Your Insurance Company’s Duty to Defend
Your insurance policy likely has a clause stating that the insurance company will arrange legal representation during a lawsuit if you are sued after an accident — but as with most legal clauses, the company has a few ways of getting out of their obligation to defend you in a personal injury case.
The company might not represent you if you didn’t promptly notify them of the claim against you. The time limit to report the claim should be stated in your policy and may be as short as five to 10 days. If you waited too long, the insurance company might claim it doesn’t have enough time to investigate the case (and minimize its losses) and refuse to provide a lawyer.
Your insurance company might also decline to provide a lawyer if the other driver’s car accident damages exceed your policy limits. The company has a duty to pay up to the maximum amount indicated in your policy, but no more. Your insurance may have your back to a certain extent, but you won’t be supplied with an attorney if the other driver sues you for more than you’re covered for.
4. Contact an Independent Lawyer
Your insurance company might provide you with an attorney in the event of a personal injury lawsuit, but you don’t have to go along with everything your appointed lawyer decides.
You have the right to consult with an independent lawyer about your case. An outside attorney can help you create a stronger defense, understand the details of your insurance policy (such as if you are entitled to legal representation from the company), and work to make sure your best interests are being represented.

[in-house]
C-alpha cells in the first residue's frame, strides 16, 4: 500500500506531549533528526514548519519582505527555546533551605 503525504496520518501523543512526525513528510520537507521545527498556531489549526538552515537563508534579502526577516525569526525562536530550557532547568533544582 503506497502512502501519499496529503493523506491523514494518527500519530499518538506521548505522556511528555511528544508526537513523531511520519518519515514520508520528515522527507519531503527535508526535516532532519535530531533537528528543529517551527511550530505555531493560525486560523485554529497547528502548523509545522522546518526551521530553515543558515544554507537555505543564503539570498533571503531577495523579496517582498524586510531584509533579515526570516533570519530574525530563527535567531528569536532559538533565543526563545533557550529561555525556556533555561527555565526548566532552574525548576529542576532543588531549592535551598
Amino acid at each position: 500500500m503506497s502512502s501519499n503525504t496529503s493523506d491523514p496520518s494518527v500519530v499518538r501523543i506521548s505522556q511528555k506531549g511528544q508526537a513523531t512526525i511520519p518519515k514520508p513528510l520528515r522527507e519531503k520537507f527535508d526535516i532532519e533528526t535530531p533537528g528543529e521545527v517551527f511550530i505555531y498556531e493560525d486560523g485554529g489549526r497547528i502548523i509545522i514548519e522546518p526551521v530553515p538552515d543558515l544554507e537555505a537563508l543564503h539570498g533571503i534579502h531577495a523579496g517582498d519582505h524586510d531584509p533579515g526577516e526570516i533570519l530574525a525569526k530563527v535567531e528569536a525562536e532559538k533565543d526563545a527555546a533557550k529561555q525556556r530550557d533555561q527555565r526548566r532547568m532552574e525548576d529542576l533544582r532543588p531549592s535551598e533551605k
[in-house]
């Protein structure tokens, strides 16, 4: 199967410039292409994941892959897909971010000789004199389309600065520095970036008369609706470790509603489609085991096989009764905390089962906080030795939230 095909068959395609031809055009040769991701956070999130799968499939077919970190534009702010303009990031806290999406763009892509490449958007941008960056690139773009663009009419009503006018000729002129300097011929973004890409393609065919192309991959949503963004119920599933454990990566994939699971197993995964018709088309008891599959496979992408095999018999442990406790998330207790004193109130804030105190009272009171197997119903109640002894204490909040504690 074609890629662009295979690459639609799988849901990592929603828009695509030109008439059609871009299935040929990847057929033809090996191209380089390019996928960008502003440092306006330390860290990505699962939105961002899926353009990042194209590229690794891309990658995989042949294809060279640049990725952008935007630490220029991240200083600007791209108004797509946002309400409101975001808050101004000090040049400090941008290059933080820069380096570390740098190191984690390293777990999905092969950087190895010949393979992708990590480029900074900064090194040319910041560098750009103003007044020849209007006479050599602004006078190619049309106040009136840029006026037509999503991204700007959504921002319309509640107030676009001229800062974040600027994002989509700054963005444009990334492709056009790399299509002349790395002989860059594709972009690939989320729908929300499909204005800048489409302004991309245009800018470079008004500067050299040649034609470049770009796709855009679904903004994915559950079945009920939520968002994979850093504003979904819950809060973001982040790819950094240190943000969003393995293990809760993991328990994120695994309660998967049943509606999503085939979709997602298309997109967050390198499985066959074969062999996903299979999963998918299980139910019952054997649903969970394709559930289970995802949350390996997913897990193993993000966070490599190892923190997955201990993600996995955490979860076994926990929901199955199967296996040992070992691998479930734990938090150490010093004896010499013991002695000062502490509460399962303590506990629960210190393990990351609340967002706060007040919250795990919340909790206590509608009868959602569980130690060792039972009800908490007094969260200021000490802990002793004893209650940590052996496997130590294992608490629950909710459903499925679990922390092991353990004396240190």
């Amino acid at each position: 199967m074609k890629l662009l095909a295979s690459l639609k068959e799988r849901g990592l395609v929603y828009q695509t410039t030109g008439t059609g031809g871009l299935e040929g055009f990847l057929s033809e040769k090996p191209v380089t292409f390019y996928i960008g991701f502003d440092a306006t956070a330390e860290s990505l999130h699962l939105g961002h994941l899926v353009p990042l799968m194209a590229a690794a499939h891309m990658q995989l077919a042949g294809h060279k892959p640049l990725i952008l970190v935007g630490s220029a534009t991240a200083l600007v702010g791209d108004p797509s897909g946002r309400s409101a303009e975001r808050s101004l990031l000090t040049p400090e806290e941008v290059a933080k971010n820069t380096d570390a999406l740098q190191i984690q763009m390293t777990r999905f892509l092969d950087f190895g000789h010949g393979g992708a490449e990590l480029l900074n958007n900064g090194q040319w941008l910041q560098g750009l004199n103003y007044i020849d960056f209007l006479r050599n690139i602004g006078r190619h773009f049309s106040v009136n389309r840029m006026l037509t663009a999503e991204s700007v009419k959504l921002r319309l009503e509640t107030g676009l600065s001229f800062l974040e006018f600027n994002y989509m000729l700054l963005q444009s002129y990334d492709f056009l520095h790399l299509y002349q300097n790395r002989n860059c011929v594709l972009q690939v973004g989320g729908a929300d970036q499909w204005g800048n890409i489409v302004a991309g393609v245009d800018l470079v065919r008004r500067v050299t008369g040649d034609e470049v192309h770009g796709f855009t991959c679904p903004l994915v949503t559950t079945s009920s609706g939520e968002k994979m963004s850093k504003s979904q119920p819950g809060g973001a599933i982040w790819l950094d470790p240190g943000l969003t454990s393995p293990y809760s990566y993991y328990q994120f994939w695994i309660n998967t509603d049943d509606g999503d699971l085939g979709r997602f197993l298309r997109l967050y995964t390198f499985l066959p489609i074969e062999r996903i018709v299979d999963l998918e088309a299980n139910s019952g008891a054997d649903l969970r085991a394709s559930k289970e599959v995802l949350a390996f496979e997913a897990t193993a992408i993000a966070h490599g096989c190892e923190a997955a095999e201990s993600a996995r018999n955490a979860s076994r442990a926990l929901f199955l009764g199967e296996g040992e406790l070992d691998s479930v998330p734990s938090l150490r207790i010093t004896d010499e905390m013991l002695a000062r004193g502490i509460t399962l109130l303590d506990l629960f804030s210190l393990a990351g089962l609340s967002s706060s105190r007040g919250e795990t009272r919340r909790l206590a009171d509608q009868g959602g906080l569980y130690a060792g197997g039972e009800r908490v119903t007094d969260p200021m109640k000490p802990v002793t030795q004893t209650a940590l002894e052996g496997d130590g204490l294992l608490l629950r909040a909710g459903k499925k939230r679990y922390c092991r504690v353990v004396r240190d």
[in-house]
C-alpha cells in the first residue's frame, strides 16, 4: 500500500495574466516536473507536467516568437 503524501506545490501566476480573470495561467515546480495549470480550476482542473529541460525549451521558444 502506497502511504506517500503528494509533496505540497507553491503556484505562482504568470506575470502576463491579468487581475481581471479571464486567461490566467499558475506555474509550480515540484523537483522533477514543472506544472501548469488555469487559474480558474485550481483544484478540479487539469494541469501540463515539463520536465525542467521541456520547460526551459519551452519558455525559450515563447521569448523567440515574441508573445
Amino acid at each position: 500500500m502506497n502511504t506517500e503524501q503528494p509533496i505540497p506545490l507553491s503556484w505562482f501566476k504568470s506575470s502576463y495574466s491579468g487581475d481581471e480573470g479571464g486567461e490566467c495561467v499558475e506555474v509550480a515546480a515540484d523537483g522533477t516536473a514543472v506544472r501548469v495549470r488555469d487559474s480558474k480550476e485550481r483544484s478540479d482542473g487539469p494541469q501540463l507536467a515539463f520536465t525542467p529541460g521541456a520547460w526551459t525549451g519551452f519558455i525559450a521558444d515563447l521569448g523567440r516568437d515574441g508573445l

When seeking an independent lawyer, do your research to find the right one for you. A seasoned car accident lawyer will be more helpful to your case than a general practitioner with less personal injury experience.
Resolving the Lawsuit
Once you have a lawyer on your side, you can begin the process of resolving the lawsuit. Whether your attorney is independent or from your insurance company, you should be made aware of the legal possibilities of your case — dismissal, settlement, or trial.
Your lawyer may be able to get the claim against you dismissed entirely by demonstrating that the other driver’s claim doesn’t prove your negligence or that the plaintiff was personally negligent. In some cases, the claim can be dismissed if the plaintiff waited too long to file.
Most personal injury claims settle out of court. If the case isn’t dismissed, your lawyer will negotiate on your behalf to point out weaknesses on the plaintiff’s side and minimize your share of negligence in the accident.
Finally, your case may proceed to trial if your attorney is unable to settle the claim filed against you. A judge or jury will decide the outcome of the case.
A personal injury claim can take time to resolve, but your lawyer should make every effort to protect you throughout the process. If you’d like to explore your options with a personal injury lawyer, use the search tool on this page.